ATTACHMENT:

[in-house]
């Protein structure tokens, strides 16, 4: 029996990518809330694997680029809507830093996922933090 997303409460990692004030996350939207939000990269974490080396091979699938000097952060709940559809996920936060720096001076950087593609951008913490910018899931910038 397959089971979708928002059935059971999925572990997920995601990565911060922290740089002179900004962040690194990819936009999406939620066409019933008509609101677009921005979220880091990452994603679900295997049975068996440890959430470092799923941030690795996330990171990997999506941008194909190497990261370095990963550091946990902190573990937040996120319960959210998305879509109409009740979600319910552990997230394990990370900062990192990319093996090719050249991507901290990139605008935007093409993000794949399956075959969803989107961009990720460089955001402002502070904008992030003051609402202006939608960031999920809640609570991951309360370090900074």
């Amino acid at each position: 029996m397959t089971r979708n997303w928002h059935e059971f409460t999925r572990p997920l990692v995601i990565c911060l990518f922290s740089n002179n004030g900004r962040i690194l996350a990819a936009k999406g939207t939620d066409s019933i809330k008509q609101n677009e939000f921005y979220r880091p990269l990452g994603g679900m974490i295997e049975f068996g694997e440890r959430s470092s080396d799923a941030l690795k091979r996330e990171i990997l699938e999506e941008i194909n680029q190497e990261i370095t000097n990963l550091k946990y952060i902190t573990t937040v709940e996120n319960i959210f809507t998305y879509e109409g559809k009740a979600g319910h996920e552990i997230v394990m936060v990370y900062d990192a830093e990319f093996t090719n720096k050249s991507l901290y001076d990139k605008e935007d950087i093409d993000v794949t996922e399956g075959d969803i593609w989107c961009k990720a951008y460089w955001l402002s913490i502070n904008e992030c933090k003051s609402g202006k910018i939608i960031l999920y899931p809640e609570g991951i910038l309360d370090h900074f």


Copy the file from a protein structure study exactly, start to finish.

[in-house]
């Protein structure tokens, strides 16, 4: 029996990518809330694997680029809507830093996922933090 997303409460990692004030996350939207939000990269974490080396091979699938000097952060709940559809996920936060720096001076950087593609951008913490910018899931910038 397959089971979708928002059935059971999925572990997920995601990565911060922290740089002179900004962040690194990819936009999406939620066409019933008509609101677009921005979220880091990452994603679900295997049975068996440890959430470092799923941030690795996330990171990997999506941008194909190497990261370095990963550091946990902190573990937040996120319960959210998305879509109409009740979600319910552990997230394990990370900062990192990319093996090719050249991507901290990139605008935007093409993000794949399956075959969803989107961009990720460089955001402002502070904008992030003051609402202006939608960031999920809640609570991951309360370090900074």
């Amino acid at each position: 029996m397959t089971r979708n997303w928002h059935e059971f409460t999925r572990p997920l990692v995601i990565c911060l990518f922290s740089n002179n004030g900004r962040i690194l996350a990819a936009k999406g939207t939620d066409s019933i809330k008509q609101n677009e939000f921005y979220r880091p990269l990452g994603g679900m974490i295997e049975f068996g694997e440890r959430s470092s080396d799923a941030l690795k091979r996330e990171i990997l699938e999506e941008i194909n680029q190497e990261i370095t000097n990963l550091k946990y952060i902190t573990t937040v709940e996120n319960i959210f809507t998305y879509e109409g559809k009740a979600g319910h996920e552990i997230v394990m936060v990370y900062d990192a830093e990319f093996t090719n720096k050249s991507l901290y001076d990139k605008e935007d950087i093409d993000v794949t996922e399956g075959d969803i593609w989107c961009k990720a951008y460089w955001l402002s913490i502070n904008e992030c933090k003051s609402g202006k910018i939608i960031l999920y899931p809640e609570g991951i910038l309360d370090h900074f």